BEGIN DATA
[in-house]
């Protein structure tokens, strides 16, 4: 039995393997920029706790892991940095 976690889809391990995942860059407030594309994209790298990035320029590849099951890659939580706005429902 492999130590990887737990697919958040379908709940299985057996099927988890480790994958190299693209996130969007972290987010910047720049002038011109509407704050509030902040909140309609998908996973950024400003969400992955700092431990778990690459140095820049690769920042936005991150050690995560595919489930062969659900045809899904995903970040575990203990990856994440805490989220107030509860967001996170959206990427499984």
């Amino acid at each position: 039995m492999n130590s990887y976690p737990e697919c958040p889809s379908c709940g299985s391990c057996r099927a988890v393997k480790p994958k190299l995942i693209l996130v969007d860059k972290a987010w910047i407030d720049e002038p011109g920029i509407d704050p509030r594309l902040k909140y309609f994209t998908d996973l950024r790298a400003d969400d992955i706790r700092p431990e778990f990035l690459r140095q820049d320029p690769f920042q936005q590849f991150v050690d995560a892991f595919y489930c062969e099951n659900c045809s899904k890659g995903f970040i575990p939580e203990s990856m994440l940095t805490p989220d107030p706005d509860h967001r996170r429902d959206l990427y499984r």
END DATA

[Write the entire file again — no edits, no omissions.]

[in-house]
């Protein structure tokens, strides 16, 4: 039995393997920029706790892991940095 976690889809391990995942860059407030594309994209790298990035320029590849099951890659939580706005429902 492999130590990887737990697919958040379908709940299985057996099927988890480790994958190299693209996130969007972290987010910047720049002038011109509407704050509030902040909140309609998908996973950024400003969400992955700092431990778990690459140095820049690769920042936005991150050690995560595919489930062969659900045809899904995903970040575990203990990856994440805490989220107030509860967001996170959206990427499984």
């Amino acid at each position: 039995m492999n130590s990887y976690p737990e697919c958040p889809s379908c709940g299985s391990c057996r099927a988890v393997k480790p994958k190299l995942i693209l996130v969007d860059k972290a987010w910047i407030d720049e002038p011109g920029i509407d704050p509030r594309l902040k909140y309609f994209t998908d996973l950024r790298a400003d969400d992955i706790r700092p431990e778990f990035l690459r140095q820049d320029p690769f920042q936005q590849f991150v050690d995560a892991f595919y489930c062969e099951n659900c045809s899904k890659g995903f970040i575990p939580e203990s990856m994440l940095t805490p989220d107030p706005d509860h967001r996170r429902d959206l990427y499984r």